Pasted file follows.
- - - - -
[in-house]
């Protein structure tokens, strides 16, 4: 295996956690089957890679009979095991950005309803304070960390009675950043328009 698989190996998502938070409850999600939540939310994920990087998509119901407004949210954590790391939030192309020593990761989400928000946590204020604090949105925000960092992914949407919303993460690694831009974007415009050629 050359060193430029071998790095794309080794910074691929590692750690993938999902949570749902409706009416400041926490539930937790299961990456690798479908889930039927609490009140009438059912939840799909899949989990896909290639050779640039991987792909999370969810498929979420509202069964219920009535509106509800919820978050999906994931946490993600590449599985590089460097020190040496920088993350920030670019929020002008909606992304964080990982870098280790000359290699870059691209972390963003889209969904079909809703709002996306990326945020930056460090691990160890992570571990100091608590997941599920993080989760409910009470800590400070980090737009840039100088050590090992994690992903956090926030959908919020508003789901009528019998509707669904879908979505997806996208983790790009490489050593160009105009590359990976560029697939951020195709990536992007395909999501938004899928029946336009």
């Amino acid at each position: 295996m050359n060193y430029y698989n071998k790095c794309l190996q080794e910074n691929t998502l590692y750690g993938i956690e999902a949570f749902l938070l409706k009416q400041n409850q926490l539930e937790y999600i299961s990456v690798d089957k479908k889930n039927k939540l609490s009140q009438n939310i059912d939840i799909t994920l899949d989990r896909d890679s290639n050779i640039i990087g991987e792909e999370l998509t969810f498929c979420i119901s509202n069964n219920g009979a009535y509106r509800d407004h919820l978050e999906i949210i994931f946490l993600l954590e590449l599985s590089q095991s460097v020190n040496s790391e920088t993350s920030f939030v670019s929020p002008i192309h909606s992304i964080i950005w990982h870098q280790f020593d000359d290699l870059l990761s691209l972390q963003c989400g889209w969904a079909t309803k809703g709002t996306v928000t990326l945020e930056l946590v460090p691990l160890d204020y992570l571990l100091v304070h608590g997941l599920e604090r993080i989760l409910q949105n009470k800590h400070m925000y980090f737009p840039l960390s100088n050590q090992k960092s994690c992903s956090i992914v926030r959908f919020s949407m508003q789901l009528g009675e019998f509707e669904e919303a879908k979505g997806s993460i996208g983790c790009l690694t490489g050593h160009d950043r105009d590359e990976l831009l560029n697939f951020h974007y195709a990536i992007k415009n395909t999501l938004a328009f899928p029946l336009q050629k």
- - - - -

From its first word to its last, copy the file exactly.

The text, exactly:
[in-house]
């Protein structure tokens, strides 16, 4: 295996956690089957890679009979095991950005309803304070960390009675950043328009 698989190996998502938070409850999600939540939310994920990087998509119901407004949210954590790391939030192309020593990761989400928000946590204020604090949105925000960092992914949407919303993460690694831009974007415009050629 050359060193430029071998790095794309080794910074691929590692750690993938999902949570749902409706009416400041926490539930937790299961990456690798479908889930039927609490009140009438059912939840799909899949989990896909290639050779640039991987792909999370969810498929979420509202069964219920009535509106509800919820978050999906994931946490993600590449599985590089460097020190040496920088993350920030670019929020002008909606992304964080990982870098280790000359290699870059691209972390963003889209969904079909809703709002996306990326945020930056460090691990160890992570571990100091608590997941599920993080989760409910009470800590400070980090737009840039100088050590090992994690992903956090926030959908919020508003789901009528019998509707669904879908979505997806996208983790790009490489050593160009105009590359990976560029697939951020195709990536992007395909999501938004899928029946336009």
């Amino acid at each position: 295996m050359n060193y430029y698989n071998k790095c794309l190996q080794e910074n691929t998502l590692y750690g993938i956690e999902a949570f749902l938070l409706k009416q400041n409850q926490l539930e937790y999600i299961s990456v690798d089957k479908k889930n039927k939540l609490s009140q009438n939310i059912d939840i799909t994920l899949d989990r896909d890679s290639n050779i640039i990087g991987e792909e999370l998509t969810f498929c979420i119901s509202n069964n219920g009979a009535y509106r509800d407004h919820l978050e999906i949210i994931f946490l993600l954590e590449l599985s590089q095991s460097v020190n040496s790391e920088t993350s920030f939030v670019s929020p002008i192309h909606s992304i964080i950005w990982h870098q280790f020593d000359d290699l870059l990761s691209l972390q963003c989400g889209w969904a079909t309803k809703g709002t996306v928000t990326l945020e930056l946590v460090p691990l160890d204020y992570l571990l100091v304070h608590g997941l599920e604090r993080i989760l409910q949105n009470k800590h400070m925000y980090f737009p840039l960390s100088n050590q090992k960092s994690c992903s956090i992914v926030r959908f919020s949407m508003q789901l009528g009675e019998f509707e669904e919303a879908k979505g997806s993460i996208g983790c790009l690694t490489g050593h160009d950043r105009d590359e990976l831009l560029n697939f951020h974007y195709a990536i992007k415009n395909t999501l938004a328009f899928p029946l336009q050629k």